As one of the oldest members of the U.S. Olympic Gymnastics team this year, did you feel like a mentor to the younger girls? Did you have tips for them having gone through it before?
G: Aly [Raisman] and I mostly shared with them how it can get so crazy on the media side of things because it's the Olympic games. But on the gymnastics side -- we all knew what we had to do because we're all high-level competitors. But I did feel like a mentor when the younger girls would ask "Do I have this Gabby? Can I do it?" And I'd be like "Absolutely."' I did feel a little bit like a big sister to them.
Arielle -- how did it make you feel with all the cyber bullying after Rio, and how did you help Gabby cope with that?
A: As a family, we really rallied behind her. It can be hard when you hear or you see negative things spoken about you. And we basically just told her: "Get off social media and don't read all that negativity. You have so much to rejoice over, so much to be positive about, and you have so many supports so many people that are rooting for you, and they outweigh the people trying to tear you down. And again, we know you, you know you, and the things that they're saying are not true -- so don't believe them." And that's what I would tell anybody: Don't focus on the negativity, and don't let your self esteem or self worth be tied to what somebody else says about you.
Gabby, being in the spotlight, do you feel a lot of pressure to be the perfect role model to young girls?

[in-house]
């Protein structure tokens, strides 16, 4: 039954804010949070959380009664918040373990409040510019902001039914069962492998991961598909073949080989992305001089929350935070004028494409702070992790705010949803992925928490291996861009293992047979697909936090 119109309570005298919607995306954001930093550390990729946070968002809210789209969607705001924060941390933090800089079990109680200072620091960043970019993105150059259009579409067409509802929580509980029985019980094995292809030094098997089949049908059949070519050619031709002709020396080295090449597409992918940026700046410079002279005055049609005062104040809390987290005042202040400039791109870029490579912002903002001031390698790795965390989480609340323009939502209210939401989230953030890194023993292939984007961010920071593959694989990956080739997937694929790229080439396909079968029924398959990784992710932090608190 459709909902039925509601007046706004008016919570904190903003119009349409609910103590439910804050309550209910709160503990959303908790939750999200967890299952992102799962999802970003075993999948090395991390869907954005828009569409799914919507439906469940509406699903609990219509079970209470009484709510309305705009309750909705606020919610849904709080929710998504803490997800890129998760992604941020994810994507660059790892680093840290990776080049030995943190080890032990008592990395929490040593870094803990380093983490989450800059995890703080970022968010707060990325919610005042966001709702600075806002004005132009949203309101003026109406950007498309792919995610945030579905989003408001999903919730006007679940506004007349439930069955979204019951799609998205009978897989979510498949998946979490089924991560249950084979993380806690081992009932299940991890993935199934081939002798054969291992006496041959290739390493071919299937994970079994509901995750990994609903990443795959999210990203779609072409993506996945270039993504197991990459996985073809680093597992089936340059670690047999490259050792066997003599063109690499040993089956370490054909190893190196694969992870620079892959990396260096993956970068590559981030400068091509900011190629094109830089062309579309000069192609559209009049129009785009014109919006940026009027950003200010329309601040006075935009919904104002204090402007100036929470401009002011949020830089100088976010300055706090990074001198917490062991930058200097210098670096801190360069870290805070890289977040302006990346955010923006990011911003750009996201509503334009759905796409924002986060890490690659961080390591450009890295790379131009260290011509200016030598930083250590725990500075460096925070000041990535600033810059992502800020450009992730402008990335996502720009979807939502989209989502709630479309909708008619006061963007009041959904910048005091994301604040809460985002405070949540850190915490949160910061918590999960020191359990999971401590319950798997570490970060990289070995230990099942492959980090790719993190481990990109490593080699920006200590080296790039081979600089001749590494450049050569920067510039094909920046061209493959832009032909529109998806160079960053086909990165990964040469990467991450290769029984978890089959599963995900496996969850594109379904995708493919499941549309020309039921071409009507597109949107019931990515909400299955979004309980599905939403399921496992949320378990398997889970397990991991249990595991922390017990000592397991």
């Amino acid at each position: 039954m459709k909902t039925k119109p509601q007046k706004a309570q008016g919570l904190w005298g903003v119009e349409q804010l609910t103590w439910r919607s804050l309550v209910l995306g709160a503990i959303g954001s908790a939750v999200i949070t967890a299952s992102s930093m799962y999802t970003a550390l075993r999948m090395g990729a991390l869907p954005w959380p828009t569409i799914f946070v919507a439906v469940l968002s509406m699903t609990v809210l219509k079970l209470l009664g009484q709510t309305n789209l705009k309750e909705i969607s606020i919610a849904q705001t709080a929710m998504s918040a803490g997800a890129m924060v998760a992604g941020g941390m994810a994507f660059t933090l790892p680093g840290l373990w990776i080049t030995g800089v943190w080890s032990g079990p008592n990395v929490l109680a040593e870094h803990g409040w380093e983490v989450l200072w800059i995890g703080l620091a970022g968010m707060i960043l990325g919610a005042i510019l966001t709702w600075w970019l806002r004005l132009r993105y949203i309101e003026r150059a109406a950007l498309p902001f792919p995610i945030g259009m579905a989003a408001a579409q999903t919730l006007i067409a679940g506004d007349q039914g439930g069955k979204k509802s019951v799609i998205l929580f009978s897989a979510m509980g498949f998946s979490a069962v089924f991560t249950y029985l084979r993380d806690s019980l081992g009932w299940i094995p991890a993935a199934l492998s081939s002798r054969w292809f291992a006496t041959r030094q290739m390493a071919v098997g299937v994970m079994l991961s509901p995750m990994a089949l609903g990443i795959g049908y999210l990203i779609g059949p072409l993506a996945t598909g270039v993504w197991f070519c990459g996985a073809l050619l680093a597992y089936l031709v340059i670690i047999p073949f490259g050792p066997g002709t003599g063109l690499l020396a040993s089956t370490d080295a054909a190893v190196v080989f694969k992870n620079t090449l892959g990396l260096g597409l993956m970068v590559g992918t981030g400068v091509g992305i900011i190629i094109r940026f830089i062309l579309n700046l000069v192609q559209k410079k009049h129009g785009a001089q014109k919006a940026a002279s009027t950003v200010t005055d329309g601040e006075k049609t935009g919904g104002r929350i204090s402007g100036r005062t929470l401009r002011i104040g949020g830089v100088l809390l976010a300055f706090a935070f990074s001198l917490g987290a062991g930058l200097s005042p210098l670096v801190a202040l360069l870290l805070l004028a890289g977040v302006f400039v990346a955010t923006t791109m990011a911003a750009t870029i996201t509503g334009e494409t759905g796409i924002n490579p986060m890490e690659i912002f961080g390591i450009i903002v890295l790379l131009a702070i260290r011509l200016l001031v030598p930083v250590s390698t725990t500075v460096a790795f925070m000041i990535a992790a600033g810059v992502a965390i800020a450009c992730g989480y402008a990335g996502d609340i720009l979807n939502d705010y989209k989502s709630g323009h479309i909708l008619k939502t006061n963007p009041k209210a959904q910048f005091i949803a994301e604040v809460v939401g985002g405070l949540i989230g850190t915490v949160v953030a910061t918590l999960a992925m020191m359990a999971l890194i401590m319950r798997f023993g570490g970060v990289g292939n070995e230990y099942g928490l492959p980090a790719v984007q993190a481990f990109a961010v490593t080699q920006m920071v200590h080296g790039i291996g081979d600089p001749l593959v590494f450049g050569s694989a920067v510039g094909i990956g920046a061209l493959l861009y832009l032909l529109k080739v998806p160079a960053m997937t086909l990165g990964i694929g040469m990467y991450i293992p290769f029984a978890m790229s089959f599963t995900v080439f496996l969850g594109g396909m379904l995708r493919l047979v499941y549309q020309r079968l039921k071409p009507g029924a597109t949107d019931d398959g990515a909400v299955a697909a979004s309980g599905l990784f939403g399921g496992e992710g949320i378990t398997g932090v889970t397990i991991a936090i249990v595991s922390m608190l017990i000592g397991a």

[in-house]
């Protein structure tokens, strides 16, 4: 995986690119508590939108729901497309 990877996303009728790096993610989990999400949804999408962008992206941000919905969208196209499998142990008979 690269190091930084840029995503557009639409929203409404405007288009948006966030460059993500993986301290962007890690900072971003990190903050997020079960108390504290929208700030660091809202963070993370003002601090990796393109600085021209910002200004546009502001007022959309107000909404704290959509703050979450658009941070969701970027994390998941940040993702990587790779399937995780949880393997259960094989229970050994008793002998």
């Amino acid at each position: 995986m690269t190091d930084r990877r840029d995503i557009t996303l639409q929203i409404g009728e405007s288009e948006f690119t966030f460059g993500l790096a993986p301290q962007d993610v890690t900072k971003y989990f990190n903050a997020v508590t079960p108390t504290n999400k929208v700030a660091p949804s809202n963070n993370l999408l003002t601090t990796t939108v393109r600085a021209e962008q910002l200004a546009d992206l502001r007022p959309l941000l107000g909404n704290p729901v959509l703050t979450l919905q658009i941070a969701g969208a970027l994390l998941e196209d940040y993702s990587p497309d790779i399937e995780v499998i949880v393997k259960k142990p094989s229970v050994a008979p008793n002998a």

G: Not really! I just love to have fun. I feel like being "high-maintenance" is so not me. But I do love to set the standard and send my message to young girls. I don't feel pressure -- it's truly such an honor to have this platform and use it for good. And also -- my mom won't let me. [Laughs] My family keeps me so humble and so down to earth. There's no way I could go off the deep end.
Arielle, do you know a different side of Gabby that the public doesn't see?
A: She can be very silly and goofy. I think in front of a camera she can't be super giggly. But because gymnastics is so structured, when she gets home from the gym, she just wants to be a big ol' goofball. A lot of people don't see that she's a huge prankster and jokester all the time. She's a total comedian.
Who is your female mentor?
A: My mom! She was always my best friend growing up. She always gives me wonderful advice and one of my biggest cheerleaders. My mom's very strong and wise, and such a hard worker.
Gabby, has Arielle always been your role model?
G: She's the main one that got me through gymnastics, she's the main one that saw that talent in me. Thank you for getting me started in this crazy gymnastics career. I talk to her about everything -- [Laughs] Well, maybe not everything. She always puts me back on my track when I feel like I'm falling off. She's an amazing big sister, she's sacrificed a lot for me, and I'm so grateful to have that. That's why I'm so excited for her to be out there following her own dreams.